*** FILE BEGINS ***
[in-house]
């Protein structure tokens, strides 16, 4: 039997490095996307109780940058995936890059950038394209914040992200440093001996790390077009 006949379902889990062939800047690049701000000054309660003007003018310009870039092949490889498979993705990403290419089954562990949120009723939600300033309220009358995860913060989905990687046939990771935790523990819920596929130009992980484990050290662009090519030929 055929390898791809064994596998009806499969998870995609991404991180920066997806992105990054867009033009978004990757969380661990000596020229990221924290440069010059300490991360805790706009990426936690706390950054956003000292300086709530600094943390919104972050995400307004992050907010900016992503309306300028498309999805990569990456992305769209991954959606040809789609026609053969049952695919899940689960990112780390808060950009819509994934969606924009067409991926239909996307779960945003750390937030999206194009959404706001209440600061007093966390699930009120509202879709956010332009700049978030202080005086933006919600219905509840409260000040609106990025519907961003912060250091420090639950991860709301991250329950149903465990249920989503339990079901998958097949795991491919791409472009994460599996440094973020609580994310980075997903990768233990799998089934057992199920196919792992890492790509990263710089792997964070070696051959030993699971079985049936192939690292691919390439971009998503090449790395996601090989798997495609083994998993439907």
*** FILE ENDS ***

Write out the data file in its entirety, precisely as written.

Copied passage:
[in-house]
């Protein structure tokens, strides 16, 4: 039997490095996307109780940058995936890059950038394209914040992200440093001996790390077009 006949379902889990062939800047690049701000000054309660003007003018310009870039092949490889498979993705990403290419089954562990949120009723939600300033309220009358995860913060989905990687046939990771935790523990819920596929130009992980484990050290662009090519030929 055929390898791809064994596998009806499969998870995609991404991180920066997806992105990054867009033009978004990757969380661990000596020229990221924290440069010059300490991360805790706009990426936690706390950054956003000292300086709530600094943390919104972050995400307004992050907010900016992503309306300028498309999805990569990456992305769209991954959606040809789609026609053969049952695919899940689960990112780390808060950009819509994934969606924009067409991926239909996307779960945003750390937030999206194009959404706001209440600061007093966390699930009120509202879709956010332009700049978030202080005086933006919600219905509840409260000040609106990025519907961003912060250091420090639950991860709301991250329950149903465990249920989503339990079901998958097949795991491919791409472009994460599996440094973020609580994310980075997903990768233990799998089934057992199920196919792992890492790509990263710089792997964070070696051959030993699971079985049936192939690292691919390439971009998503090449790395996601090989798997495609083994998993439907």